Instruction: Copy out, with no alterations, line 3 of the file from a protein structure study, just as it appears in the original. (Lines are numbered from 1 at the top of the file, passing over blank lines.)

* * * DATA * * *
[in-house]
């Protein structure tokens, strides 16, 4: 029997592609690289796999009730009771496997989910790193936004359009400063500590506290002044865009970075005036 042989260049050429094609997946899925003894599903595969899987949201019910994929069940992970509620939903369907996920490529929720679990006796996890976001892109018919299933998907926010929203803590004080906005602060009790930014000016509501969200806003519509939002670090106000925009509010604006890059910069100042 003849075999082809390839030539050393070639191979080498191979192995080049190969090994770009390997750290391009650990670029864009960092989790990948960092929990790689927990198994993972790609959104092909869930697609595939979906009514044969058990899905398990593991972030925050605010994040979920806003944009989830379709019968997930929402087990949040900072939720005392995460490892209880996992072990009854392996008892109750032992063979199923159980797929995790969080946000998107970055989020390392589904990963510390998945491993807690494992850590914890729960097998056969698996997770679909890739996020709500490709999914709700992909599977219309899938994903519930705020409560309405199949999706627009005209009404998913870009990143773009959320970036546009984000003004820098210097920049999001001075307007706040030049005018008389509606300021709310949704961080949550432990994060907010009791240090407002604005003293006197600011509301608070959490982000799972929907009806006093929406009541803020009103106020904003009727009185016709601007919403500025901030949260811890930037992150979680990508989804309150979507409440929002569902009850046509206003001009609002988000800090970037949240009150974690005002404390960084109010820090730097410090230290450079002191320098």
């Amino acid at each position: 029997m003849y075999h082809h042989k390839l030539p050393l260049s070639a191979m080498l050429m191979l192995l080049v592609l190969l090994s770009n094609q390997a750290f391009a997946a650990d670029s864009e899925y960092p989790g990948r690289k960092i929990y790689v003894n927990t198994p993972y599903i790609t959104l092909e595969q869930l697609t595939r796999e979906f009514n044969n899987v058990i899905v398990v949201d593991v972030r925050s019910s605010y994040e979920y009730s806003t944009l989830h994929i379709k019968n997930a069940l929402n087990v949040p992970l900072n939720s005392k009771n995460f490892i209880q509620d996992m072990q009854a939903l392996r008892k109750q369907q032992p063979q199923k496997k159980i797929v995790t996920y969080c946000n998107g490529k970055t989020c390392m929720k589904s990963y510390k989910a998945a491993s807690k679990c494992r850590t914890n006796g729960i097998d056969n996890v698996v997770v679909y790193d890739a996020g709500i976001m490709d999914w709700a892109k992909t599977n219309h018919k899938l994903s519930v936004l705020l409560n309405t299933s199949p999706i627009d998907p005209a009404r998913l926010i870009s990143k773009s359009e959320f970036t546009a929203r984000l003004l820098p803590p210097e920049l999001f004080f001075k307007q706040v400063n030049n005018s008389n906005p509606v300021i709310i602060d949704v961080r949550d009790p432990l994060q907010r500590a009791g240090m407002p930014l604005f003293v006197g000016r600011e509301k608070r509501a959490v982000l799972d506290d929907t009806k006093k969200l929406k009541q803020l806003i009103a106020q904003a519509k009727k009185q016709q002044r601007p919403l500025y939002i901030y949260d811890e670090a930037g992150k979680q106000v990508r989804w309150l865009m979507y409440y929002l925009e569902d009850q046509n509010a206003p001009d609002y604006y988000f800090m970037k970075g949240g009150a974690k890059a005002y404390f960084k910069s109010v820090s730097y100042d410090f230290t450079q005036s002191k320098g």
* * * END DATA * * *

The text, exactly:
């Amino acid at each position: 029997m003849y075999h082809h042989k390839l030539p050393l260049s070639a191979m080498l050429m191979l192995l080049v592609l190969l090994s770009n094609q390997a750290f391009a997946a650990d670029s864009e899925y960092p989790g990948r690289k960092i929990y790689v003894n927990t198994p993972y599903i790609t959104l092909e595969q869930l697609t595939r796999e979906f009514n044969n899987v058990i899905v398990v949201d593991v972030r925050s019910s605010y994040e979920y009730s806003t944009l989830h994929i379709k019968n997930a069940l929402n087990v949040p992970l900072n939720s005392k009771n995460f490892i209880q509620d996992m072990q009854a939903l392996r008892k109750q369907q032992p063979q199923k496997k159980i797929v995790t996920y969080c946000n998107g490529k970055t989020c390392m929720k589904s990963y510390k989910a998945a491993s807690k679990c494992r850590t914890n006796g729960i097998d056969n996890v698996v997770v679909y790193d890739a996020g709500i976001m490709d999914w709700a892109k992909t599977n219309h018919k899938l994903s519930v936004l705020l409560n309405t299933s199949p999706i627009d998907p005209a009404r998913l926010i870009s990143k773009s359009e959320f970036t546009a929203r984000l003004l820098p803590p210097e920049l999001f004080f001075k307007q706040v400063n030049n005018s008389n906005p509606v300021i709310i602060d949704v961080r949550d009790p432990l994060q907010r500590a009791g240090m407002p930014l604005f003293v006197g000016r600011e509301k608070r509501a959490v982000l799972d506290d929907t009806k006093k969200l929406k009541q803020l806003i009103a106020q904003a519509k009727k009185q016709q002044r601007p919403l500025y939002i901030y949260d811890e670090a930037g992150k979680q106000v990508r989804w309150l865009m979507y409440y929002l925009e569902d009850q046509n509010a206003p001009d609002y604006y988000f800090m970037k970075g949240g009150a974690k890059a005002y404390f960084k910069s109010v820090s730097y100042d410090f230290t450079q005036s002191k320098g």